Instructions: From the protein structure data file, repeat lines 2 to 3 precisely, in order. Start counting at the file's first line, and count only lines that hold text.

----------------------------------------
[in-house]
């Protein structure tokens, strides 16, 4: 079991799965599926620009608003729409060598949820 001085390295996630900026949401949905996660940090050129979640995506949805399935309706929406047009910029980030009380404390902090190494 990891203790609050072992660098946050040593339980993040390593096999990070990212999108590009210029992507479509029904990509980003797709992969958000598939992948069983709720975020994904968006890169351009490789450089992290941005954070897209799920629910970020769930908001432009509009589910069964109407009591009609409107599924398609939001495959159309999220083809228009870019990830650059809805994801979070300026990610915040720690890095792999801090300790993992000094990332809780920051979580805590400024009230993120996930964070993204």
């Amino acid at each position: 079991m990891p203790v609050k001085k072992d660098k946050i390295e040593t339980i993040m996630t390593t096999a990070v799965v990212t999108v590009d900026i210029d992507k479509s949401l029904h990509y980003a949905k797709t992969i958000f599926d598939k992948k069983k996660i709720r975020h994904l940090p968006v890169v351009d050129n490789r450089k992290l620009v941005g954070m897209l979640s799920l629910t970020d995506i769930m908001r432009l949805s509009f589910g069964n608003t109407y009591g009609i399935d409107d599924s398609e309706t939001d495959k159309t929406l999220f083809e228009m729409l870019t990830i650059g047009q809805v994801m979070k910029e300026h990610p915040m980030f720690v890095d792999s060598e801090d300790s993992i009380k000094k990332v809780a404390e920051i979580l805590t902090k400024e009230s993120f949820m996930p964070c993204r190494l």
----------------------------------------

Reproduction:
């Protein structure tokens, strides 16, 4: 079991799965599926620009608003729409060598949820 001085390295996630900026949401949905996660940090050129979640995506949805399935309706929406047009910029980030009380404390902090190494 990891203790609050072992660098946050040593339980993040390593096999990070990212999108590009210029992507479509029904990509980003797709992969958000598939992948069983709720975020994904968006890169351009490789450089992290941005954070897209799920629910970020769930908001432009509009589910069964109407009591009609409107599924398609939001495959159309999220083809228009870019990830650059809805994801979070300026990610915040720690890095792999801090300790993992000094990332809780920051979580805590400024009230993120996930964070993204």
């Amino acid at each position: 079991m990891p203790v609050k001085k072992d660098k946050i390295e040593t339980i993040m996630t390593t096999a990070v799965v990212t999108v590009d900026i210029d992507k479509s949401l029904h990509y980003a949905k797709t992969i958000f599926d598939k992948k069983k996660i709720r975020h994904l940090p968006v890169v351009d050129n490789r450089k992290l620009v941005g954070m897209l979640s799920l629910t970020d995506i769930m908001r432009l949805s509009f589910g069964n608003t109407y009591g009609i399935d409107d599924s398609e309706t939001d495959k159309t929406l999220f083809e228009m729409l870019t990830i650059g047009q809805v994801m979070k910029e300026h990610p915040m980030f720690v890095d792999s060598e801090d300790s993992i009380k000094k990332v809780a404390e920051i979580l805590t902090k400024e009230s993120f949820m996930p964070c993204r190494l």